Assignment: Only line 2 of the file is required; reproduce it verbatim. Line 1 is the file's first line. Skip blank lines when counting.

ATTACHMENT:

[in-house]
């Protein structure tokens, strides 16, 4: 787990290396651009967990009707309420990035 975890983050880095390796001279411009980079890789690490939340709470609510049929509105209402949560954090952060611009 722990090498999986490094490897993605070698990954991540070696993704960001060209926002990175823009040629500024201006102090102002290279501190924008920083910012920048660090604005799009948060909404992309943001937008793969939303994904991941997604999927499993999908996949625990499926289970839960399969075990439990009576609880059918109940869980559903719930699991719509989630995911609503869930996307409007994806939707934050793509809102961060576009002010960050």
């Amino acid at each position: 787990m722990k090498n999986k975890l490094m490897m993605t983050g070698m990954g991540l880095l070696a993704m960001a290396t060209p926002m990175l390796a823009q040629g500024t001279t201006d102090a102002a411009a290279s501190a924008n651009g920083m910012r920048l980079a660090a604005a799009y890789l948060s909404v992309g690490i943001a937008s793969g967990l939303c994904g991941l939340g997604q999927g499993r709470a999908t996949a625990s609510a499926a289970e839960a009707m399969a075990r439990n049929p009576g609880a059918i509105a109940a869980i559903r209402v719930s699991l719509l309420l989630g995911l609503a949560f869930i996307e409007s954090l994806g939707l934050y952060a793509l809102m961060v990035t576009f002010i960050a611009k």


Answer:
């Protein structure tokens, strides 16, 4: 787990290396651009967990009707309420990035 975890983050880095390796001279411009980079890789690490939340709470609510049929509105209402949560954090952060611009 722990090498999986490094490897993605070698990954991540070696993704960001060209926002990175823009040629500024201006102090102002290279501190924008920083910012920048660090604005799009948060909404992309943001937008793969939303994904991941997604999927499993999908996949625990499926289970839960399969075990439990009576609880059918109940869980559903719930699991719509989630995911609503869930996307409007994806939707934050793509809102961060576009002010960050």